MONTREAL, Oct. 16, 2014 /CNW Telbec/ - Although progress has been made in recent years, the matter of youth suicide in Quebec still needs to be more effectively addressed. In fact, a new study in The Canadian Journal of Psychiatry shows that more lives could be saved through early detection and increased public awareness and information sharing among professionals.
For this research, a team of scientists from the Douglas Mental Health University Institute and McGill University studied 67 suicide completers ages 25 and under and matched them with 56 living control subjects. They evaluated their psychopathological profile and determined which services would have been appropriate by conducting a needs assessment. The team then compared these needs with what services were actually received.
The results of this study show that a majority of suicide victims had suffered from mental health problems. They were more likely than control subjects to be in need of services to address underlying substance use disorder, depression, and other suicide-related problems. The study also identified significant deficits with respect to training of professionals, coordination of services, and continuity of care.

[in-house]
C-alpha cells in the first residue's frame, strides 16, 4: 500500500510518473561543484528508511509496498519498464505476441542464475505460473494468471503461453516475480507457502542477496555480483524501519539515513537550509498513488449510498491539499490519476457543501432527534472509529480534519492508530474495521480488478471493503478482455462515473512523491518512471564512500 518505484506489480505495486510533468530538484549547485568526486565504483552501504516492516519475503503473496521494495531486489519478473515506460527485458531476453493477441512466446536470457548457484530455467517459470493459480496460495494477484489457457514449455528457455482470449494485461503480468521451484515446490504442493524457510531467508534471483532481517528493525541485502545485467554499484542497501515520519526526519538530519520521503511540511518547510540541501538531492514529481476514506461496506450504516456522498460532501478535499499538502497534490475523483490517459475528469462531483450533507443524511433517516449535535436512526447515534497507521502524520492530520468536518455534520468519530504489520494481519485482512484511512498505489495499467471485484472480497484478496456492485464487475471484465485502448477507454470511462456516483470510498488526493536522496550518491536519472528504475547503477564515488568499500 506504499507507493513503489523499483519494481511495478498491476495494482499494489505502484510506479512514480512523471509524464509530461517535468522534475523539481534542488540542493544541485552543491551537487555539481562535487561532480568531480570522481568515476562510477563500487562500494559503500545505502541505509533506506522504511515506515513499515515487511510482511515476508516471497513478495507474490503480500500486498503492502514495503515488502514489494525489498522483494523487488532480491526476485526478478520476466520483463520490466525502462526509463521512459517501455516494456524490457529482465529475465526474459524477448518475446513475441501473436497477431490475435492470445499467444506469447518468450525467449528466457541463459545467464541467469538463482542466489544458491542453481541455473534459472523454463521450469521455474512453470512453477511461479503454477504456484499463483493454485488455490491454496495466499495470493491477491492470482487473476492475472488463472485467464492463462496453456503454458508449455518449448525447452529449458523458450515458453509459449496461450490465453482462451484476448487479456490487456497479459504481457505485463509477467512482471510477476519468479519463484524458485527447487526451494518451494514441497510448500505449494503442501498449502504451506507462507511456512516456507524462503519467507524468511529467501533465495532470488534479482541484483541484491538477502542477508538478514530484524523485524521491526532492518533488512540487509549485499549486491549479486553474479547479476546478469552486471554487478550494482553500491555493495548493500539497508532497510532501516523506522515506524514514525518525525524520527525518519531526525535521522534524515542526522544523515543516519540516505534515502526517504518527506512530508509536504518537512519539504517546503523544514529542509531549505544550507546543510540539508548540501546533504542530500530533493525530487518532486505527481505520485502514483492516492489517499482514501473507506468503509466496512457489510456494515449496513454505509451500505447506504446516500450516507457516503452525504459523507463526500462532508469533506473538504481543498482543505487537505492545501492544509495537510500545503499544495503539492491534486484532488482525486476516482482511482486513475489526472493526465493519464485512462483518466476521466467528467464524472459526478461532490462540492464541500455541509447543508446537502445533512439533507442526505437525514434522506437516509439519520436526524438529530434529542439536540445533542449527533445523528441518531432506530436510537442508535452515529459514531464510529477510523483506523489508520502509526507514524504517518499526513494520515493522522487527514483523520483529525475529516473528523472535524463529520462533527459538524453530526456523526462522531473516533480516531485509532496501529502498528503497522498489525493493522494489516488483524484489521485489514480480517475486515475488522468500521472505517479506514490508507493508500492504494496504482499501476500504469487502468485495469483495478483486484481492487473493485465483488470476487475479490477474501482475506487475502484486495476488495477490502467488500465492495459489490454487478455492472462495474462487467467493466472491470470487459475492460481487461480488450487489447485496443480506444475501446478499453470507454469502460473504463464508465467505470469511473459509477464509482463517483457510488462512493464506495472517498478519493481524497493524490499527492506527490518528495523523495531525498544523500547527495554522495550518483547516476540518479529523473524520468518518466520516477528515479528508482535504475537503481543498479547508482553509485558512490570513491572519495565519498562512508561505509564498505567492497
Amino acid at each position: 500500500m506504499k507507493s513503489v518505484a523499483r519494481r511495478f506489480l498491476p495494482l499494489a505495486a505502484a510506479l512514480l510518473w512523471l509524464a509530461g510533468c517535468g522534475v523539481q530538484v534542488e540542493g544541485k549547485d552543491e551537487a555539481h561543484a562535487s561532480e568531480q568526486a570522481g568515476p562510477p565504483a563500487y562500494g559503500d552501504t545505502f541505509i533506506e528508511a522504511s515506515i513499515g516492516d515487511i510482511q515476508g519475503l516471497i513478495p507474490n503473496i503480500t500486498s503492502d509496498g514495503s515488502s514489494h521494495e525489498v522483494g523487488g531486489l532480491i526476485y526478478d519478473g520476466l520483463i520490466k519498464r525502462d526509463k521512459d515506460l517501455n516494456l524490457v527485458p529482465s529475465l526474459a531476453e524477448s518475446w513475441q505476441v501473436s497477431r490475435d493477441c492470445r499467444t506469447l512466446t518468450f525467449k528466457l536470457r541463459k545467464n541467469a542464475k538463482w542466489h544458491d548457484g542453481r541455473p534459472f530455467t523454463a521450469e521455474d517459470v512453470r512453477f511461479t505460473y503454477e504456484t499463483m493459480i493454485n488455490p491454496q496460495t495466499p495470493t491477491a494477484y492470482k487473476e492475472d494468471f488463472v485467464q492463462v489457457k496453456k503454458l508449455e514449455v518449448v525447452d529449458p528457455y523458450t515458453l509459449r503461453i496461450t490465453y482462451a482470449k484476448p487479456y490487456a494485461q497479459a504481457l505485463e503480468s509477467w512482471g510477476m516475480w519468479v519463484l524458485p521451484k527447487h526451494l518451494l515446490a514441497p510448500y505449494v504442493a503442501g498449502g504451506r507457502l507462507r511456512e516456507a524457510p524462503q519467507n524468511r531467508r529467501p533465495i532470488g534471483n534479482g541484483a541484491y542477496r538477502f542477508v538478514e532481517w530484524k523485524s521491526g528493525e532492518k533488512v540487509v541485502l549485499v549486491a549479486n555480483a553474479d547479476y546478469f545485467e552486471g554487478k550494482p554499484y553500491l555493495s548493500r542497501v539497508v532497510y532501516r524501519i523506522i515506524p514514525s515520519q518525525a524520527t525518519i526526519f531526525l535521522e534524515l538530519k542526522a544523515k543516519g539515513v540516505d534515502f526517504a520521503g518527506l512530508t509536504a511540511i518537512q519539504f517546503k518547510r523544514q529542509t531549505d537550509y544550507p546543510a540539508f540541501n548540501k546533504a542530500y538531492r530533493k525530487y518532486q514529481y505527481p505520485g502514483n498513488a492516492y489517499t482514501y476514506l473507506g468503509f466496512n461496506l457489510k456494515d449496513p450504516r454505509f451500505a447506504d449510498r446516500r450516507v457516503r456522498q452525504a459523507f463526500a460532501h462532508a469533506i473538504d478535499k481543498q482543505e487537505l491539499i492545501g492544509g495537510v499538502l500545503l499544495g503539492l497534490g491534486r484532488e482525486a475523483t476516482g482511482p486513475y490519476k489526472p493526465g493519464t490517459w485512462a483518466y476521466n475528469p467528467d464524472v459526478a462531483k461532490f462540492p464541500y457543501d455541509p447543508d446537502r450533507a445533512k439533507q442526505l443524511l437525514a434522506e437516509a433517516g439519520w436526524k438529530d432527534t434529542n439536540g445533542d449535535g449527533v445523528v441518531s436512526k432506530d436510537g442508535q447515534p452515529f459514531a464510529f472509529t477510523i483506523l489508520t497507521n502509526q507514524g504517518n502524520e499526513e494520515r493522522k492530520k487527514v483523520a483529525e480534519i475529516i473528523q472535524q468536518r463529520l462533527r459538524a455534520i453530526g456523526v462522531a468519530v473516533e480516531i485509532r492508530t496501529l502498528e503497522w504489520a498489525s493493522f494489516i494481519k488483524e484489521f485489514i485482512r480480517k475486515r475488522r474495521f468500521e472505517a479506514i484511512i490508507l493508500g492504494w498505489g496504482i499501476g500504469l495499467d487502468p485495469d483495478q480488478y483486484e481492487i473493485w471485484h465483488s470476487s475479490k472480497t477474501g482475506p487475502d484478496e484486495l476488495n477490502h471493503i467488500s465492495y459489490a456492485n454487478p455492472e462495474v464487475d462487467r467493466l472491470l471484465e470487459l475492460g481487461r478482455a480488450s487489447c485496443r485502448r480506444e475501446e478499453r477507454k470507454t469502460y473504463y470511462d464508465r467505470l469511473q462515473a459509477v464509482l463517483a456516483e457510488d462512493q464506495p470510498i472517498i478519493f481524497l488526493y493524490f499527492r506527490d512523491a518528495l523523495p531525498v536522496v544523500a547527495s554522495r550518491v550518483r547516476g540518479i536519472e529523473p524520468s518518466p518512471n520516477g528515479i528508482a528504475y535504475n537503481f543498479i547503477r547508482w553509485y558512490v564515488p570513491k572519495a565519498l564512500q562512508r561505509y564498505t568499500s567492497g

"It is imperative to better train the public, via awareness campaigns, for instance. We must also better identify, treat, and coordinate services for youth at risk," says Johanne Renaud, MD, M.Sc., FRCPC.
A few figures
In 2009, suicide was the second leading cause of death of Canadians aged 15 to 34. It is known that 90% of people who die by suicide suffer from a mental illness.
About this research
This research has been funded by the Canadian Institute of Health Research. Dr. Renaud is leading the Standard Life Centre for Breakthroughs in Teen Depression and Suicide Prevention. She has also been supported by the Brain and Behavior Research Foundation Young Investigator Award.
About the Douglas Institute
The Douglas is a world-class institute affiliated with McGill University and the World Health Organization. It treats people suffering from mental illness and offers them both hope and healing. Its teams of specialists and researchers are constantly increasing scientific knowledge, integrating it into patient care, and sharing it with the community in order to educate the public and eliminate prejudices surrounding mental health.
SOURCE: Douglas Mental Health University Institute
For further information: and interviews: Florence Meney, Media Relations, Communications and Public Affairs Directorate, Douglas Mental Health University Institute, Dobell Pavilion - 6875 LaSalle Blvd., B-2122 - Montreal, QC H4H 1R3, T. 514-761-6131, ext. 2769, [email protected]